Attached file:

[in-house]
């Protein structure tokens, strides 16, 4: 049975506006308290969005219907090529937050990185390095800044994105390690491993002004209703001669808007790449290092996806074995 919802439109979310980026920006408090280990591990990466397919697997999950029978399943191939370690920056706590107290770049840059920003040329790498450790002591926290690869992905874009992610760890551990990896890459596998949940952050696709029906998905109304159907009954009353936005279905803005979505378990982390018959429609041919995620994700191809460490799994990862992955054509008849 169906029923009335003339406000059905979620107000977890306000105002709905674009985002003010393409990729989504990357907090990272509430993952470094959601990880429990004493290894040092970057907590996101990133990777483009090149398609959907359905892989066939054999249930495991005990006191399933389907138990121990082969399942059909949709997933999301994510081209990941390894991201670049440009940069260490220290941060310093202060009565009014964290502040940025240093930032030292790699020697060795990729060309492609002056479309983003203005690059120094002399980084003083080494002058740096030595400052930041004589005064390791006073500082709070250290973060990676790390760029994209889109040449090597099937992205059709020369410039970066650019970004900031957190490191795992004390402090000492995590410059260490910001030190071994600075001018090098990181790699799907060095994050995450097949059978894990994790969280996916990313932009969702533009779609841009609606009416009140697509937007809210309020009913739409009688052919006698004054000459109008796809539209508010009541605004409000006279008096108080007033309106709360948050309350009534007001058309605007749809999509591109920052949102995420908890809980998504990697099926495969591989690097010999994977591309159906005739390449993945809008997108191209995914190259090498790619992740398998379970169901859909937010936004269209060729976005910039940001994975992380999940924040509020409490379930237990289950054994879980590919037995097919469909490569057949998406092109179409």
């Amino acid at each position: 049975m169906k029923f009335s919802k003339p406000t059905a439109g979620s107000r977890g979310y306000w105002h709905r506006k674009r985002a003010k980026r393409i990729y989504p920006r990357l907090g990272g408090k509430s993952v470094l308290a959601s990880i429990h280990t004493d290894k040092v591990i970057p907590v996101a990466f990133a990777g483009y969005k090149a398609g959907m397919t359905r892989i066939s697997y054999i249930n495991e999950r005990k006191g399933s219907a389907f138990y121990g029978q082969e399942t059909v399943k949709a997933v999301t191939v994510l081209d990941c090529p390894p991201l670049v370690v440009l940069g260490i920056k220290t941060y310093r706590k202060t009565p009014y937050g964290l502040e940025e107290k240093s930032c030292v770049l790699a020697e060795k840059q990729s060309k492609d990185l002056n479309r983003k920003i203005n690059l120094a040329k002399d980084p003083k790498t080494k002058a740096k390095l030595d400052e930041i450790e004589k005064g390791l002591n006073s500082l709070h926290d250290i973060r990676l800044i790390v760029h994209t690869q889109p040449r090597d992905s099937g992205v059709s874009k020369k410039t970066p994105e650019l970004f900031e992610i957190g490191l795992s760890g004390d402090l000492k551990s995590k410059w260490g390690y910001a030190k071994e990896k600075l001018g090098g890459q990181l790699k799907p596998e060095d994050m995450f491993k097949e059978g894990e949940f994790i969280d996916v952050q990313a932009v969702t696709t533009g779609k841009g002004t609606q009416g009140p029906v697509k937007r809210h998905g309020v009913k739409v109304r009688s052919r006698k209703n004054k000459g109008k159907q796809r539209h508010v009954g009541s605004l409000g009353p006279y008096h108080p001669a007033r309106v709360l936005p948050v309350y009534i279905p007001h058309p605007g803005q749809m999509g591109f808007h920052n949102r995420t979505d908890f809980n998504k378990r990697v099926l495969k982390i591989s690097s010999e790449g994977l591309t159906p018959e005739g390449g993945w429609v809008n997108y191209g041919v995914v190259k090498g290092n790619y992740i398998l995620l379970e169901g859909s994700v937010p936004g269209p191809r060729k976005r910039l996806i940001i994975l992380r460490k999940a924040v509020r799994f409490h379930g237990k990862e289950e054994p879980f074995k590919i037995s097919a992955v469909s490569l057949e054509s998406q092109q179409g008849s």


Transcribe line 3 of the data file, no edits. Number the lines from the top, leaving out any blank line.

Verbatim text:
């Amino acid at each position: 049975m169906k029923f009335s919802k003339p406000t059905a439109g979620s107000r977890g979310y306000w105002h709905r506006k674009r985002a003010k980026r393409i990729y989504p920006r990357l907090g990272g408090k509430s993952v470094l308290a959601s990880i429990h280990t004493d290894k040092v591990i970057p907590v996101a990466f990133a990777g483009y969005k090149a398609g959907m397919t359905r892989i066939s697997y054999i249930n495991e999950r005990k006191g399933s219907a389907f138990y121990g029978q082969e399942t059909v399943k949709a997933v999301t191939v994510l081209d990941c090529p390894p991201l670049v370690v440009l940069g260490i920056k220290t941060y310093r706590k202060t009565p009014y937050g964290l502040e940025e107290k240093s930032c030292v770049l790699a020697e060795k840059q990729s060309k492609d990185l002056n479309r983003k920003i203005n690059l120094a040329k002399d980084p003083k790498t080494k002058a740096k390095l030595d400052e930041i450790e004589k005064g390791l002591n006073s500082l709070h926290d250290i973060r990676l800044i790390v760029h994209t690869q889109p040449r090597d992905s099937g992205v059709s874009k020369k410039t970066p994105e650019l970004f900031e992610i957190g490191l795992s760890g004390d402090l000492k551990s995590k410059w260490g390690y910001a030190k071994e990896k600075l001018g090098g890459q990181l790699k799907p596998e060095d994050m995450f491993k097949e059978g894990e949940f994790i969280d996916v952050q990313a932009v969702t696709t533009g779609k841009g002004t609606q009416g009140p029906v697509k937007r809210h998905g309020v009913k739409v109304r009688s052919r006698k209703n004054k000459g109008k159907q796809r539209h508010v009954g009541s605004l409000g009353p006279y008096h108080p001669a007033r309106v709360l936005p948050v309350y009534i279905p007001h058309p605007g803005q749809m999509g591109f808007h920052n949102r995420t979505d908890f809980n998504k378990r990697v099926l495969k982390i591989s690097s010999e790449g994977l591309t159906p018959e005739g390449g993945w429609v809008n997108y191209g041919v995914v190259k090498g290092n790619y992740i398998l995620l379970e169901g859909s994700v937010p936004g269209p191809r060729k976005r910039l996806i940001i994975l992380r460490k999940a924040v509020r799994f409490h379930g237990k990862e289950e054994p879980f074995k590919i037995s097919a992955v469909s490569l057949e054509s998406q092109q179409g008849s």